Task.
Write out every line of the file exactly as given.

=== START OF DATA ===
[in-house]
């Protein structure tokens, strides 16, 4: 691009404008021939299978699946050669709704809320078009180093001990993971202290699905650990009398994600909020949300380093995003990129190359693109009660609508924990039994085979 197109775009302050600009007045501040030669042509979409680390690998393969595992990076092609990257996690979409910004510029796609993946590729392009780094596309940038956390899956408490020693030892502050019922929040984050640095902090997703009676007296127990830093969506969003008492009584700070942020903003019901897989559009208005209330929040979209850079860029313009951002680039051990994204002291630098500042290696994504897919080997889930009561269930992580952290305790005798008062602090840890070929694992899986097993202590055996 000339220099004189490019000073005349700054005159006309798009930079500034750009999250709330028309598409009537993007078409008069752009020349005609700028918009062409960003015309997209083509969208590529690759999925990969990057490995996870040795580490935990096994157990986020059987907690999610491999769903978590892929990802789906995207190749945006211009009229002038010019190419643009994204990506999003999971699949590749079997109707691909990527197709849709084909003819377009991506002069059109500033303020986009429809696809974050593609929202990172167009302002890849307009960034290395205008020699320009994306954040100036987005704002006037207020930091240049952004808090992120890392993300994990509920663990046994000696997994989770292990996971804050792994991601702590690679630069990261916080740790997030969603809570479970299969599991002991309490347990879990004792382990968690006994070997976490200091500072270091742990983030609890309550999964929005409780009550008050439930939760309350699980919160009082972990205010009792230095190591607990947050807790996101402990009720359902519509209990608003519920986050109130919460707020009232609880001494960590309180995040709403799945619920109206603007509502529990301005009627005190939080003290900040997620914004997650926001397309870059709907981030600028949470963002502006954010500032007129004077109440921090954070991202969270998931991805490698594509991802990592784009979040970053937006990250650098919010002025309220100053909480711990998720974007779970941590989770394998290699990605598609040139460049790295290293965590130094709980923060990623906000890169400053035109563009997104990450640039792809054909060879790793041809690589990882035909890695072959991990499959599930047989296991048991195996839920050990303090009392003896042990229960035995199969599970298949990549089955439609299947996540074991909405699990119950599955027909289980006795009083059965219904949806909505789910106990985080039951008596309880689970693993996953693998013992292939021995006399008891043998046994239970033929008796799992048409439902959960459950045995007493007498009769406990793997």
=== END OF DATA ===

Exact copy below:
[in-house]
């Protein structure tokens, strides 16, 4: 691009404008021939299978699946050669709704809320078009180093001990993971202290699905650990009398994600909020949300380093995003990129190359693109009660609508924990039994085979 197109775009302050600009007045501040030669042509979409680390690998393969595992990076092609990257996690979409910004510029796609993946590729392009780094596309940038956390899956408490020693030892502050019922929040984050640095902090997703009676007296127990830093969506969003008492009584700070942020903003019901897989559009208005209330929040979209850079860029313009951002680039051990994204002291630098500042290696994504897919080997889930009561269930992580952290305790005798008062602090840890070929694992899986097993202590055996 000339220099004189490019000073005349700054005159006309798009930079500034750009999250709330028309598409009537993007078409008069752009020349005609700028918009062409960003015309997209083509969208590529690759999925990969990057490995996870040795580490935990096994157990986020059987907690999610491999769903978590892929990802789906995207190749945006211009009229002038010019190419643009994204990506999003999971699949590749079997109707691909990527197709849709084909003819377009991506002069059109500033303020986009429809696809974050593609929202990172167009302002890849307009960034290395205008020699320009994306954040100036987005704002006037207020930091240049952004808090992120890392993300994990509920663990046994000696997994989770292990996971804050792994991601702590690679630069990261916080740790997030969603809570479970299969599991002991309490347990879990004792382990968690006994070997976490200091500072270091742990983030609890309550999964929005409780009550008050439930939760309350699980919160009082972990205010009792230095190591607990947050807790996101402990009720359902519509209990608003519920986050109130919460707020009232609880001494960590309180995040709403799945619920109206603007509502529990301005009627005190939080003290900040997620914004997650926001397309870059709907981030600028949470963002502006954010500032007129004077109440921090954070991202969270998931991805490698594509991802990592784009979040970053937006990250650098919010002025309220100053909480711990998720974007779970941590989770394998290699990605598609040139460049790295290293965590130094709980923060990623906000890169400053035109563009997104990450640039792809054909060879790793041809690589990882035909890695072959991990499959599930047989296991048991195996839920050990303090009392003896042990229960035995199969599970298949990549089955439609299947996540074991909405699990119950599955027909289980006795009083059965219904949806909505789910106990985080039951008596309880689970693993996953693998013992292939021995006399008891043998046994239970033929008796799992048409439902959960459950045995007493007498009769406990793997």